interface that this extension point must adhere to is basically:

boolean canHandle(String version);

String toOSGiVersion(String version);

String fromOSGiVersion(String osgiVersion);

The first method returns false if the type is unable to parse the input.

Each time a version is encountered, a chain of such instances should be perused. The first
one that returns true on a call to canHandle() will be used. The first instance in that
chain is of course the OSGi version type itself. The last instance will always return true.
It is a String type that simply convert the version to 1.0.0.<original version>, i.e. it
uses the version as the OSGi qualifier part (possibly mangling '.'s to underscore or
similar, escaping etc. must be in place too in order to permit bidirectional translation).

I see two problems with this approach though:

1. The chain of versions must be ordered to give predictable results. How would that
ordering come in place?

2. Who controls adding of types? The user of Eclipse, Orbit?, Buckminster?, Eclipse?

In Buckminster those issues are easy to resolve. We plan to define a list in a provider (an
entity that appoints a repository using a specific reader type and component type) that
denotes that the provider will support specific versions in a specific order. If Orbit can
be seen as one provider, then Orbit could have one preset list like this. If Orbit is to
become more dynamic, then I think you should use Buckminster :-)

In any case, I think it's essential that we have the same take on how the mappings will be
performed.

Thoughs?

Regards,
Thomas Hallgren
Re: ANTLR v3 [message #7541 is a reply to message #6260] Thu, 07 September 2006 13:58 Go to previous messageGo to next message
Eclipse UserFriend
Originally posted by: jeff_mcaffer.REMOVE.ca.ibm.com

This makes sense. The question I have though is where do you see this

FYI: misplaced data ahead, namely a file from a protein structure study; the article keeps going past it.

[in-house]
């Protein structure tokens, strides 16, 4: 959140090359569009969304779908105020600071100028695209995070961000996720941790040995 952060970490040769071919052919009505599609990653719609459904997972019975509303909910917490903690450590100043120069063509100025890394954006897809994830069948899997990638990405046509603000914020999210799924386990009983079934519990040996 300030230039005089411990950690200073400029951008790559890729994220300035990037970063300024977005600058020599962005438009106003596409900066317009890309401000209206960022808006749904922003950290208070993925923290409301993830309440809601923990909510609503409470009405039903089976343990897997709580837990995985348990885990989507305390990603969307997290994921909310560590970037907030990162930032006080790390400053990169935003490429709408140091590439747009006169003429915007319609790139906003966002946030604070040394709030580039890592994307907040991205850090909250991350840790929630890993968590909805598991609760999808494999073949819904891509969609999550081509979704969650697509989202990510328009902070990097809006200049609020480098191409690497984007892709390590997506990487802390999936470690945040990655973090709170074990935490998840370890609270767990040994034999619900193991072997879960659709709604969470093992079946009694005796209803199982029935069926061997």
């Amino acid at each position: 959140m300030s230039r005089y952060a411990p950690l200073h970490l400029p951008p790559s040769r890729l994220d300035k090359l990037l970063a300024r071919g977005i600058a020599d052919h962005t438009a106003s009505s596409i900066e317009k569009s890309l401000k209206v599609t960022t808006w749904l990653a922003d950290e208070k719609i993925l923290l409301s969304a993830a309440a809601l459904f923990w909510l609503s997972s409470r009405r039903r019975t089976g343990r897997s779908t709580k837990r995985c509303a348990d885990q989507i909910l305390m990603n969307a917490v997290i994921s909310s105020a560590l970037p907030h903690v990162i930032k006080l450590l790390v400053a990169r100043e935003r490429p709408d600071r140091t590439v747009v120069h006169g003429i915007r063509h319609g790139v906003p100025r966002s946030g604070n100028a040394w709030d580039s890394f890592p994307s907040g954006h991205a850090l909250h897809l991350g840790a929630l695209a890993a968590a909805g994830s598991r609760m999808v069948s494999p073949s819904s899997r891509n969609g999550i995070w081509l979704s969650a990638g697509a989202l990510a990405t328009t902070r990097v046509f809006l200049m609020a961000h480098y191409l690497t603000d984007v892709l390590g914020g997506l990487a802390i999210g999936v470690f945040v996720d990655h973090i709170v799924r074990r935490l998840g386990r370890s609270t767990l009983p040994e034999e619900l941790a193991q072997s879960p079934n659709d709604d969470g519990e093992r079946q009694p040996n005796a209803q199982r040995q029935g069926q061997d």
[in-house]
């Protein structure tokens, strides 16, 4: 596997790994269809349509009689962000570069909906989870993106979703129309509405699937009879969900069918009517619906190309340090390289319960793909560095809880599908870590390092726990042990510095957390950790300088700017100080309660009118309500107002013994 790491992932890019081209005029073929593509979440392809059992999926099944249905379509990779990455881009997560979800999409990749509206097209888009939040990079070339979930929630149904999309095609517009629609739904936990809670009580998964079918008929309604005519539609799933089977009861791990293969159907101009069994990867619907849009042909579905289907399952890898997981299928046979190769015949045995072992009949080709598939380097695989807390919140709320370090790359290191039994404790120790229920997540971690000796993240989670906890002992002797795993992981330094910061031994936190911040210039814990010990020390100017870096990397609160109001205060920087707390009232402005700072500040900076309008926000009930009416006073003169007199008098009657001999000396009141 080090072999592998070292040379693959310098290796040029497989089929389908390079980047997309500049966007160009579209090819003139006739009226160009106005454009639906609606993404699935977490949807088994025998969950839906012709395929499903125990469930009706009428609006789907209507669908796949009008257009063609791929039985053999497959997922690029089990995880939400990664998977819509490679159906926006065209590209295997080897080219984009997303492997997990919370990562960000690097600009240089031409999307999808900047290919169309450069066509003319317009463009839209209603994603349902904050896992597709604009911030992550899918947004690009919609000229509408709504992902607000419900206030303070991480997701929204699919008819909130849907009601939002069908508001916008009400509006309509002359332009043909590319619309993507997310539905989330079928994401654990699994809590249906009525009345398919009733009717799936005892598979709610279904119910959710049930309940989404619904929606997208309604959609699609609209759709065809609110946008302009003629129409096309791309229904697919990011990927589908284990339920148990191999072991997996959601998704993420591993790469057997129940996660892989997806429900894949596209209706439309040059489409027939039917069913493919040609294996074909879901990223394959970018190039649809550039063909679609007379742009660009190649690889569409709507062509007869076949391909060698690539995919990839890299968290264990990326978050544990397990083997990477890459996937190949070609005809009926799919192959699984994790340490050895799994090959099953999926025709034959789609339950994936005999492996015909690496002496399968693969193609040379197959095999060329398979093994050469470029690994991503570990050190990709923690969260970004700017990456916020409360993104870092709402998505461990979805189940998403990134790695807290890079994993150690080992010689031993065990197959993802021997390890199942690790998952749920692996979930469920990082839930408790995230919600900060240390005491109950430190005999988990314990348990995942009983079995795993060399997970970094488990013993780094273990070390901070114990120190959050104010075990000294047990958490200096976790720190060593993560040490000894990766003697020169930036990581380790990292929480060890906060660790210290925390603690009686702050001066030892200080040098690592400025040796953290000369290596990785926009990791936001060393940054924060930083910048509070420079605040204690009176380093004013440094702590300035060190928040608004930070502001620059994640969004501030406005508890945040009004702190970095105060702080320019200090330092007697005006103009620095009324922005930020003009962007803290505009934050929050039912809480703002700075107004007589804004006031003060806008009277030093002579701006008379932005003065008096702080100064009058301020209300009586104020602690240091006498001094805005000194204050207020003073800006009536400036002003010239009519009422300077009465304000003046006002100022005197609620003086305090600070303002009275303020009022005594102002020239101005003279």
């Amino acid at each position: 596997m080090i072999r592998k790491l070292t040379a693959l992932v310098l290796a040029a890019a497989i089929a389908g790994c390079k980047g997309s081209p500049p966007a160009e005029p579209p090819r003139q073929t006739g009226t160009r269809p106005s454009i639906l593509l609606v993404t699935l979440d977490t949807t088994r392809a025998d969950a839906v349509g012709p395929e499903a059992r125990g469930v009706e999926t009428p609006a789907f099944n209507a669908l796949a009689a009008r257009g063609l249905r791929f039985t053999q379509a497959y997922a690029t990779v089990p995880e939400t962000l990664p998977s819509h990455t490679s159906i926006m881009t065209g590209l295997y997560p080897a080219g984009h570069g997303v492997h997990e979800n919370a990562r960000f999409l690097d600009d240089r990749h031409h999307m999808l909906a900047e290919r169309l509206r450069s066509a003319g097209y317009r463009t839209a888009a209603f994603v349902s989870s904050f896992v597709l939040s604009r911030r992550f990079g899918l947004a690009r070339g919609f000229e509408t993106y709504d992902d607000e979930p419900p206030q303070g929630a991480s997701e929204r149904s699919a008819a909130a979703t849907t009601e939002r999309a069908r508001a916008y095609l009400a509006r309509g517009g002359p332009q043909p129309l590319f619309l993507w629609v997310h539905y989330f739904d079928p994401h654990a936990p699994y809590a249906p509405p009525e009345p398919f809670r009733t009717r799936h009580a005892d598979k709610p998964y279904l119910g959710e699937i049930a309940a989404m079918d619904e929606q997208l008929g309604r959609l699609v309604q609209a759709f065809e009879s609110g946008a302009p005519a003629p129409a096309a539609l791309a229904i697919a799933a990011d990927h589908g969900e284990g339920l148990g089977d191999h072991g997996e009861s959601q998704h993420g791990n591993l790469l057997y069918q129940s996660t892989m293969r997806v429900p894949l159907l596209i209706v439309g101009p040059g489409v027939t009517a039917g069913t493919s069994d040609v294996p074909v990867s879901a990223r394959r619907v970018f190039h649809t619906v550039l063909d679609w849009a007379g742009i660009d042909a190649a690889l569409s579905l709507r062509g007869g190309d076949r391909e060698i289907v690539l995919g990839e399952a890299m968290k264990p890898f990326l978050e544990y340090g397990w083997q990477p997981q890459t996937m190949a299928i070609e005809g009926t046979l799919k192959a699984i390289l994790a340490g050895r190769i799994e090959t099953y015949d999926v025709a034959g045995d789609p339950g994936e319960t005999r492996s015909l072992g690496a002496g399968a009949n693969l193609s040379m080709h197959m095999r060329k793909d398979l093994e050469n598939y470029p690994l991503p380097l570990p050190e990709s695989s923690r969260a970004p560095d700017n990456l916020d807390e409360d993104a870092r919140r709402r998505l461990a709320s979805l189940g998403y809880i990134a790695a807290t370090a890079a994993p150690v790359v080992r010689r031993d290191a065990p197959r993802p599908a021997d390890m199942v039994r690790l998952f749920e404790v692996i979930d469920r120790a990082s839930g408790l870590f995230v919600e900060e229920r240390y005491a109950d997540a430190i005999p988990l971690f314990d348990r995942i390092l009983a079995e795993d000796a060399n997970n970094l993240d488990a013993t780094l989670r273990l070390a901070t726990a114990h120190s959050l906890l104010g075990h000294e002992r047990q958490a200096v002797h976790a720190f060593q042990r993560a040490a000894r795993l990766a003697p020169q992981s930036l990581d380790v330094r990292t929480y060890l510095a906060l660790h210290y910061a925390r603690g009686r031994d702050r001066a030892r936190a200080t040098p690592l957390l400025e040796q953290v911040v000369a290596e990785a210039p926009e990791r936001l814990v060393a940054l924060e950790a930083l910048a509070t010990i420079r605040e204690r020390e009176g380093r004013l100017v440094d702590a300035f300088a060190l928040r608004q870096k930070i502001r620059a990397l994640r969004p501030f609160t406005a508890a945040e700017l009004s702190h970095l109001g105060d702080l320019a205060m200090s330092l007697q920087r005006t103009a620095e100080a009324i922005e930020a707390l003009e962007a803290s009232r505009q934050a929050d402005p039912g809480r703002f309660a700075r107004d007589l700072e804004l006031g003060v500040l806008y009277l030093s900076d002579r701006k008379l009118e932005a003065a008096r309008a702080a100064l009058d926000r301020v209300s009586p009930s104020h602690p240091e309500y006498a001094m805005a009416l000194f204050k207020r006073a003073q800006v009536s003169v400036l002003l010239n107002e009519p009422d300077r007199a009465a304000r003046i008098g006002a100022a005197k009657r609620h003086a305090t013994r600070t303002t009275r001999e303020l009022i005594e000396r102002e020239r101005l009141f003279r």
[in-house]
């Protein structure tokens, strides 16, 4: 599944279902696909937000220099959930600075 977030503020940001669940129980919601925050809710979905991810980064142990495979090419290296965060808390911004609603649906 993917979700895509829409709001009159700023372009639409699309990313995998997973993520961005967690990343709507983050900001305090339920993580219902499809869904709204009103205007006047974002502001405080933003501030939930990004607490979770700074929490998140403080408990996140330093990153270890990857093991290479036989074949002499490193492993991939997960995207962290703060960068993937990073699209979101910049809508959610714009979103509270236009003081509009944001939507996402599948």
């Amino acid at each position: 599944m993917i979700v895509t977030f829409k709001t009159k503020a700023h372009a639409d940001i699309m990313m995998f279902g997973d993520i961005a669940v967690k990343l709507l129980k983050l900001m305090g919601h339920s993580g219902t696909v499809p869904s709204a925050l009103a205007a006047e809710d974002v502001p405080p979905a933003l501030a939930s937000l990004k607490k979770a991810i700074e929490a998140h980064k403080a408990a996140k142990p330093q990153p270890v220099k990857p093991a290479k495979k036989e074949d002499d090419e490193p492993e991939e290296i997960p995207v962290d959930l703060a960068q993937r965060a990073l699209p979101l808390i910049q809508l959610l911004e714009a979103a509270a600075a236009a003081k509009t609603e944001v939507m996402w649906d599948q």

being integrated? It would be challenging to put the version
translation at the OSGi level (e.g., the extension registry does not
exist at that level). So the translation has to happen either when
bundles are built or when they are provisioned. Both of those seem like
possibilities.

Perhaps you could outline the process by which some external JAR comes
in and is converted to a bundle and where/when/how the translation happens?

Jeff

Thomas Hallgren wrote:
> Jeff McAffer wrote:
>> ken1 (Kenneth Ölwing) wrote:
>>> Hi folks,
>>>
>>> I'm of the general opinion that projects like Orbit that intends to
>>> deal with a completely open set of libraries, should *not* try to
>>> define the 'one and only' way to handle version numbers, naming etc.
>>> One size does not fit all, unfortunately (though, I fully agree that
>>> the world would be a better place if there was - at least in this
>>> context ;-)
>>
>> In general I agree however the point at hand is the value of the OSGi
>> Bundle-SymbolicName and Bundle-Version headers. For better or worse,
>> both of these have specific semantics as defined in the OSGi spec. As
>> such, the choice for these values may turn out to be important.
>> Clearly people can do what they want but we should have a convention.
>>
>> Orbit is about defining/providing OSGi bundled versions of non-bundled
>> JARs. We cannot get into changing how bundles are identified or
>> versioned. Introducing the abstraction you outline would be cool but
>> is either a runtime or provisioning issue best dealt with in Equinox
>> and the wider OSGi community. Here we are just trying to provide a
>> bundle.
>>
> Buckminster has a similar goal. We want to provide jars as installable
> features and since the update manager and the whole Eclipse
> infra-structure is built with the assumption that everything uses OSGi
> style versions, we need to come up with an unambiguous way of mapping
> arbitrary (non-conformant) version numbers.
>
> We are thinking of using an extension point where new version types can
> be installed. The interface that this extension point must adhere to is
> basically:
>
> boolean canHandle(String version);
>
> String toOSGiVersion(String version);
>
> String fromOSGiVersion(String osgiVersion);
>
> The first method returns false if the type is unable to parse the input.
>
> Each time a version is encountered, a chain of such instances should be
> perused. The first one that returns true on a call to canHandle() will
> be used. The first instance in that chain is of course the OSGi version
> type itself. The last instance will always return true. It is a String
> type that simply convert the version to 1.0.0.<original version>, i.e.
> it uses the version as the OSGi qualifier part (possibly mangling '.'s
> to underscore or similar, escaping etc. must be in place too in order to